- Khaled Elfituri
This book contains 540 questions in 6 papers as they might appear in the examination. Each paper has 90 questions, each with 5 parts. There are 30 physiological questions, 30 pharmacology questions and 30 physics, clinical measurement and statistics questions. The questions have been constructed using information remembered by candidates sitting the London college examination in recent years. These may not be the exact questions as they appeared in the examination but will be of the same degree of difficulty and cover the same topics. In order to pass the primary anaesthesia examination, knowledge is required and it is essential to learn about all the topics that might be examined. These questions are a guide to the syllabus and the subjects that should be covered before appearing in the examination. It is probably not realistic to try to learn by just reading an MCQ book. But once the trainee has studied for 6 months or more then a book such as this is one way of testing whether enough of the topics have been covered and then the level of knowledge and understanding that has been achieved. It is important to practise a technique for answering MCQ questions. In the examination hall it is a good idea not to record the answers on the answer sheet during the first 15 minutes as that is when mistakes of entering the answers under the wrong question number occur. But it is important that, every time a question is read, a decision is made about the answer and that decision should be recorded on the question sheet, before transferring anything to the answer sheet. Use a code that allows you to record a decision every time you read a question. Place a mark against each question on the question paper such as T (true), F (false) or X (do not know). Start to transfer your certain answers to the answer sheet only once the adrenaline is settling down. Go back again and re-read the questions you were not certain about. Look at what you thought the answer was the first time and if you think it is the same on a second reading it may be worth transferring that answer. Use the suggested answers in the book to check if you are guessing too much and getting it wrong too often or not transferring some of your hunches which are proving to be correct.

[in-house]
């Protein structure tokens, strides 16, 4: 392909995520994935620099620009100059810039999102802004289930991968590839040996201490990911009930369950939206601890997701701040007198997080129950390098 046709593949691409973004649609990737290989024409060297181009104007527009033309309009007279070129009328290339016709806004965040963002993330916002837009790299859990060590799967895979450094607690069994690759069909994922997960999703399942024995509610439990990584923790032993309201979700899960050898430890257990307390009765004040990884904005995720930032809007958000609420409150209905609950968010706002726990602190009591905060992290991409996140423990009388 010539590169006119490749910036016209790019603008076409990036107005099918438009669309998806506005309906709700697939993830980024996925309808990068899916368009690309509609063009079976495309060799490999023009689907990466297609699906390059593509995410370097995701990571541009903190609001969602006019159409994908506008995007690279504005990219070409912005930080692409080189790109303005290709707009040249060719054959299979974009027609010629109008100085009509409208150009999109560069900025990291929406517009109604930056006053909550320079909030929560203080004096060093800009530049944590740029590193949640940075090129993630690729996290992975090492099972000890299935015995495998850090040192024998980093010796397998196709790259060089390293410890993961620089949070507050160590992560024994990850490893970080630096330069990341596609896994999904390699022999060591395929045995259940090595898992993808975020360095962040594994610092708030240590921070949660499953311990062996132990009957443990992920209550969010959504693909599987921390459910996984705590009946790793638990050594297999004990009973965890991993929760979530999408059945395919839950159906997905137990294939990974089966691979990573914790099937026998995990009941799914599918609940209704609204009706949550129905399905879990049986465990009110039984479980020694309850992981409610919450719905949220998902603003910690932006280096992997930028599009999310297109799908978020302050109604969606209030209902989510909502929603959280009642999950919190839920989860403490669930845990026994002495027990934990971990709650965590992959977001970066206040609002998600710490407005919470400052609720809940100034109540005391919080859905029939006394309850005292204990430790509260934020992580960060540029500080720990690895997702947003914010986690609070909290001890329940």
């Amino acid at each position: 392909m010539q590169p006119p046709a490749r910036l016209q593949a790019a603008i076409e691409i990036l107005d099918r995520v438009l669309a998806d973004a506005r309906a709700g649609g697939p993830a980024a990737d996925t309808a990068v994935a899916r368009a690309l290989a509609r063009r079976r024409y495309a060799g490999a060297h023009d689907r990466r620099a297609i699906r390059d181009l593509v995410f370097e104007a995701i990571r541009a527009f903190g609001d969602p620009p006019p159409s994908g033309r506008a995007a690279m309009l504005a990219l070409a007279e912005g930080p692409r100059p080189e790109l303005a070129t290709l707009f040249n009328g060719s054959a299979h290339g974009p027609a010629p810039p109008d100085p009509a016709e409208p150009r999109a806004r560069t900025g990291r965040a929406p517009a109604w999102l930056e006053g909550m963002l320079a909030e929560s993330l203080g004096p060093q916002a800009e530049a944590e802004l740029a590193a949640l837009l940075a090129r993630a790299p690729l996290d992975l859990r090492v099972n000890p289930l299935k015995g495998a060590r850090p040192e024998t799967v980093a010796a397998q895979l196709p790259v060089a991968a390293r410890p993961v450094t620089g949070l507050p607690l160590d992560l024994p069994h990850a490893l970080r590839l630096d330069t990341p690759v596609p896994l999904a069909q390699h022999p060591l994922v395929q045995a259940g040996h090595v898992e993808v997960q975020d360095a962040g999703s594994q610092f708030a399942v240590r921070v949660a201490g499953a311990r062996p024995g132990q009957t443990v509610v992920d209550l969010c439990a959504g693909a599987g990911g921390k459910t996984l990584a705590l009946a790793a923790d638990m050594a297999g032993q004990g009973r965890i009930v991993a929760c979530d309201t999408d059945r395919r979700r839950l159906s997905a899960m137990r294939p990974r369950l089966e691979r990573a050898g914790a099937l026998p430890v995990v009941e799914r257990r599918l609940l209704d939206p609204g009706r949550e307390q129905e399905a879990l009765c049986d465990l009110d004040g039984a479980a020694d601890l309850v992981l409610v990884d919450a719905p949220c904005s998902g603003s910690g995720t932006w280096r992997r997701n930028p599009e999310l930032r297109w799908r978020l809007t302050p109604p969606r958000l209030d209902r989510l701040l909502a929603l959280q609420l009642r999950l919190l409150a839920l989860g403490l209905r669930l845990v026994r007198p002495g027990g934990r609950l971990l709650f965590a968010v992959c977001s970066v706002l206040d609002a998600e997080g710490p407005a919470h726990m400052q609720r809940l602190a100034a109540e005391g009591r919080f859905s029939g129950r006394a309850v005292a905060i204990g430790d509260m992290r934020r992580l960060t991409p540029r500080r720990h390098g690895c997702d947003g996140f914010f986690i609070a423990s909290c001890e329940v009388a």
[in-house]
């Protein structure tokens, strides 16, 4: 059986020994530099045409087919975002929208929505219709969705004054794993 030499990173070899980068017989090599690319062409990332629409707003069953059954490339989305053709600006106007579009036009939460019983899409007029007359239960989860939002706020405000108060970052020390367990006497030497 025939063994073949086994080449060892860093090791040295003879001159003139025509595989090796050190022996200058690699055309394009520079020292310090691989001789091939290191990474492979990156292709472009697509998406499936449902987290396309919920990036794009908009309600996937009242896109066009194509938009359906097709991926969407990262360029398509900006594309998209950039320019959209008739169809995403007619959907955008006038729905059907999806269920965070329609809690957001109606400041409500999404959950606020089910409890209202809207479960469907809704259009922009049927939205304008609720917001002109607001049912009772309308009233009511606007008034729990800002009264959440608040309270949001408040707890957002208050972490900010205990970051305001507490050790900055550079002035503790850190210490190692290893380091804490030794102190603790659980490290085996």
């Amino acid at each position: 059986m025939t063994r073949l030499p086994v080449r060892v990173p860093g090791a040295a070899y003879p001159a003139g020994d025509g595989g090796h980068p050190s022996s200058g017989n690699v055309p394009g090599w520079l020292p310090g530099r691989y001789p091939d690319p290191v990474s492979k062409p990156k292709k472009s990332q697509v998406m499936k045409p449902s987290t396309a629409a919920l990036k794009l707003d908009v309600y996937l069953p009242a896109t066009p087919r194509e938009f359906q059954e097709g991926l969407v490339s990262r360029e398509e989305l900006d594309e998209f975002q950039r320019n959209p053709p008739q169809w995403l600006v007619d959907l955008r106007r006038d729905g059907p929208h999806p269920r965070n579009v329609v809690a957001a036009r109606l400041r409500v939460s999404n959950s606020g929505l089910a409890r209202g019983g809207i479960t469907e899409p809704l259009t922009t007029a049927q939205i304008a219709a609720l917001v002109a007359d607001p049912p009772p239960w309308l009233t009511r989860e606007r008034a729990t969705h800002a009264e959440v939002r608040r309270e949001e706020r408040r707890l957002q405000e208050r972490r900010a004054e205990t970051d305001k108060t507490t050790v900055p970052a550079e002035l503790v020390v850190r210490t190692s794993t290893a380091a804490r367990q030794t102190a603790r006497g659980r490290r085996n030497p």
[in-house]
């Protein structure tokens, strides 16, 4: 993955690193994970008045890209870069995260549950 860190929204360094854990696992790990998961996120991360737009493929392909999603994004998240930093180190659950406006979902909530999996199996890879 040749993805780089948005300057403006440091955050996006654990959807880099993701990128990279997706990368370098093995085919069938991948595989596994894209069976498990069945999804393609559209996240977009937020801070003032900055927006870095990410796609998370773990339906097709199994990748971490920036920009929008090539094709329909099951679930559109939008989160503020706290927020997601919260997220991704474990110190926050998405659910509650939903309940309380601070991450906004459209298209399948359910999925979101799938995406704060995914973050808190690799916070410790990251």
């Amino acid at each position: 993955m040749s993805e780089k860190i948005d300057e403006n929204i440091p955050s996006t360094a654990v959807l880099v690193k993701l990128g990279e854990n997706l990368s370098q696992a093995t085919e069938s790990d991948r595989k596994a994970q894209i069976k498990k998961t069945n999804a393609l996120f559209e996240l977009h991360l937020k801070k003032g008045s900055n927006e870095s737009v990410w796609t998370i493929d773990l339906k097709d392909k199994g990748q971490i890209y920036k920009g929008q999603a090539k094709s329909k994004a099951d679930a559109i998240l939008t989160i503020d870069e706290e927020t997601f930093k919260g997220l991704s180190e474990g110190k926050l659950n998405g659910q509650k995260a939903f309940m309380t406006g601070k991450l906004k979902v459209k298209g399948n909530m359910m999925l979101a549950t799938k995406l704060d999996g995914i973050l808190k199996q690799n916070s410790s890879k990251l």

It is always difficult to be certain of the pass mark, but below 50% will not be a pass, between 50% and 55% will sometimes be a pass, between 55% nd 60% should be a pass, but it will vary between each sitting of the examination. If the examination changes to one correct answer for every five questions the answering technique will remain the same. Record your answer on the question paper to start with and only transfer answers when you are certain and when your adrenaline has settled. Then go back and check the ones you have not transferred. If there is no negative marking you should answer all the questions with your best guess but you want to avoid making too many changes on the answer sheet. Read each question carefully. Some common problems include seeing a question on a familiar topic but not checking the decimal point, the units used or the negative phrasing. The words ‘may’ and ‘can’ are usually true but not always and ‘always’ will usually be false in medical matters.
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